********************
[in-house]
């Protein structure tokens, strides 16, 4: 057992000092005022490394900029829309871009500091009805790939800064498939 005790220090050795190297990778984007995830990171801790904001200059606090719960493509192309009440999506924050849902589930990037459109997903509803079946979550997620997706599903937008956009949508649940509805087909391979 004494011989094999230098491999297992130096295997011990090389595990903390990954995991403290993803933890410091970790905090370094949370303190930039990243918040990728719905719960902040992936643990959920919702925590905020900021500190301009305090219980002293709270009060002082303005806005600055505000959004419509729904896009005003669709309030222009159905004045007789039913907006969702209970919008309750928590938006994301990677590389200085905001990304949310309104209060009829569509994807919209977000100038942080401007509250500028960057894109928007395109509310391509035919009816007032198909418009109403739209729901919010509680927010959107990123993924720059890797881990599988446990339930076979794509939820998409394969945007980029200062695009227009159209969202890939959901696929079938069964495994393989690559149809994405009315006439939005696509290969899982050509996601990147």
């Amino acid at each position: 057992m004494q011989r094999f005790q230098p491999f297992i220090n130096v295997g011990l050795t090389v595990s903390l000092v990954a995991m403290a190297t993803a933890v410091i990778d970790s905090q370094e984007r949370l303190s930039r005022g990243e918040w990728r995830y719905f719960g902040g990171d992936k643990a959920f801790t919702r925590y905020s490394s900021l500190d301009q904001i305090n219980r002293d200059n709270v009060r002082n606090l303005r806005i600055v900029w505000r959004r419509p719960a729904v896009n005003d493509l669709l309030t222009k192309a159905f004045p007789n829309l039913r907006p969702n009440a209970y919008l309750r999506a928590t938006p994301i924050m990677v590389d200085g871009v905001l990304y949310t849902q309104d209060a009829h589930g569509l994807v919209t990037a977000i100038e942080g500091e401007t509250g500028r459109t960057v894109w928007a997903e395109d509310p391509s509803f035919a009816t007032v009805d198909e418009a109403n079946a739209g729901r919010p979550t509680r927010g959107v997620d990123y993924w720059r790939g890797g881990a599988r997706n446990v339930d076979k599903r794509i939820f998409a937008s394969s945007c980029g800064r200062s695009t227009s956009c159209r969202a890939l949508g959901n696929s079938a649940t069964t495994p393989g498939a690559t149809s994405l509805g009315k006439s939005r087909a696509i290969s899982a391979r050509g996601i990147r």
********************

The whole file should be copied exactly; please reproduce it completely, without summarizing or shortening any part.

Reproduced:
[in-house]
């Protein structure tokens, strides 16, 4: 057992000092005022490394900029829309871009500091009805790939800064498939 005790220090050795190297990778984007995830990171801790904001200059606090719960493509192309009440999506924050849902589930990037459109997903509803079946979550997620997706599903937008956009949508649940509805087909391979 004494011989094999230098491999297992130096295997011990090389595990903390990954995991403290993803933890410091970790905090370094949370303190930039990243918040990728719905719960902040992936643990959920919702925590905020900021500190301009305090219980002293709270009060002082303005806005600055505000959004419509729904896009005003669709309030222009159905004045007789039913907006969702209970919008309750928590938006994301990677590389200085905001990304949310309104209060009829569509994807919209977000100038942080401007509250500028960057894109928007395109509310391509035919009816007032198909418009109403739209729901919010509680927010959107990123993924720059890797881990599988446990339930076979794509939820998409394969945007980029200062695009227009159209969202890939959901696929079938069964495994393989690559149809994405009315006439939005696509290969899982050509996601990147």
């Amino acid at each position: 057992m004494q011989r094999f005790q230098p491999f297992i220090n130096v295997g011990l050795t090389v595990s903390l000092v990954a995991m403290a190297t993803a933890v410091i990778d970790s905090q370094e984007r949370l303190s930039r005022g990243e918040w990728r995830y719905f719960g902040g990171d992936k643990a959920f801790t919702r925590y905020s490394s900021l500190d301009q904001i305090n219980r002293d200059n709270v009060r002082n606090l303005r806005i600055v900029w505000r959004r419509p719960a729904v896009n005003d493509l669709l309030t222009k192309a159905f004045p007789n829309l039913r907006p969702n009440a209970y919008l309750r999506a928590t938006p994301i924050m990677v590389d200085g871009v905001l990304y949310t849902q309104d209060a009829h589930g569509l994807v919209t990037a977000i100038e942080g500091e401007t509250g500028r459109t960057v894109w928007a997903e395109d509310p391509s509803f035919a009816t007032v009805d198909e418009a109403n079946a739209g729901r919010p979550t509680r927010g959107v997620d990123y993924w720059r790939g890797g881990a599988r997706n446990v339930d076979k599903r794509i939820f998409a937008s394969s945007c980029g800064r200062s695009t227009s956009c159209r969202a890939l949508g959901n696929s079938a649940t069964t495994p393989g498939a690559t149809s994405l509805g009315k006439s939005r087909a696509i290969s899982a391979r050509g996601i990147r």